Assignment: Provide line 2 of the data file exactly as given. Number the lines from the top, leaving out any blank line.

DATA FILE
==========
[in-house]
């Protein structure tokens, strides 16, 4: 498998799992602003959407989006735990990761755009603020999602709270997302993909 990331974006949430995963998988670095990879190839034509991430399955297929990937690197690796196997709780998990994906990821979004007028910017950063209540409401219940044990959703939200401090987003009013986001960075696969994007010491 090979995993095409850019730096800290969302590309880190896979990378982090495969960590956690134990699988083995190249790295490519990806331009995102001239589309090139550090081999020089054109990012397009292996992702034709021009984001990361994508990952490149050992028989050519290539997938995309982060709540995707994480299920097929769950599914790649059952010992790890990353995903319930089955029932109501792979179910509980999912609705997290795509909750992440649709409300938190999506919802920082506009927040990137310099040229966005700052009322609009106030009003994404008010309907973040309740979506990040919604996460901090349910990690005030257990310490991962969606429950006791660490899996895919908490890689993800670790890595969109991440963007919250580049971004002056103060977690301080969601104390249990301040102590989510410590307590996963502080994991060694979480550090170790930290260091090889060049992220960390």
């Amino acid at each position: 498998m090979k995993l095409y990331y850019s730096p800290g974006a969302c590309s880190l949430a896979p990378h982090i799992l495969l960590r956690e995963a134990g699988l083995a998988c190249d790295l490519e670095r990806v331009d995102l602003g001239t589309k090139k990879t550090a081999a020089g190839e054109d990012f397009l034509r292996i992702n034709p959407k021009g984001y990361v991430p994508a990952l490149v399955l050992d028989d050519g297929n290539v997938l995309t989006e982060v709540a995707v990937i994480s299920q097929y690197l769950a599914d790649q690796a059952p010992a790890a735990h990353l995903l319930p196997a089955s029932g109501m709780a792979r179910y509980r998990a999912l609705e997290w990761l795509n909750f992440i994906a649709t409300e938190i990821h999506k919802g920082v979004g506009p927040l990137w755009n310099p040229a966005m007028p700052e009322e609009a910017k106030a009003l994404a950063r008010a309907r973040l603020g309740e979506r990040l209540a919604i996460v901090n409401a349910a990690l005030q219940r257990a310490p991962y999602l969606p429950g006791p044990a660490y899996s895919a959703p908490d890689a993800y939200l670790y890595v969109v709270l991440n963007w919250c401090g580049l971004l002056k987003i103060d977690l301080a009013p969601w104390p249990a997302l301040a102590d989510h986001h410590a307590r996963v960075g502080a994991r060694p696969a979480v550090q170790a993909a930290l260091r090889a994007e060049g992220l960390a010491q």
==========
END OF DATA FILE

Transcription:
């Protein structure tokens, strides 16, 4: 498998799992602003959407989006735990990761755009603020999602709270997302993909 990331974006949430995963998988670095990879190839034509991430399955297929990937690197690796196997709780998990994906990821979004007028910017950063209540409401219940044990959703939200401090987003009013986001960075696969994007010491 090979995993095409850019730096800290969302590309880190896979990378982090495969960590956690134990699988083995190249790295490519990806331009995102001239589309090139550090081999020089054109990012397009292996992702034709021009984001990361994508990952490149050992028989050519290539997938995309982060709540995707994480299920097929769950599914790649059952010992790890990353995903319930089955029932109501792979179910509980999912609705997290795509909750992440649709409300938190999506919802920082506009927040990137310099040229966005700052009322609009106030009003994404008010309907973040309740979506990040919604996460901090349910990690005030257990310490991962969606429950006791660490899996895919908490890689993800670790890595969109991440963007919250580049971004002056103060977690301080969601104390249990301040102590989510410590307590996963502080994991060694979480550090170790930290260091090889060049992220960390």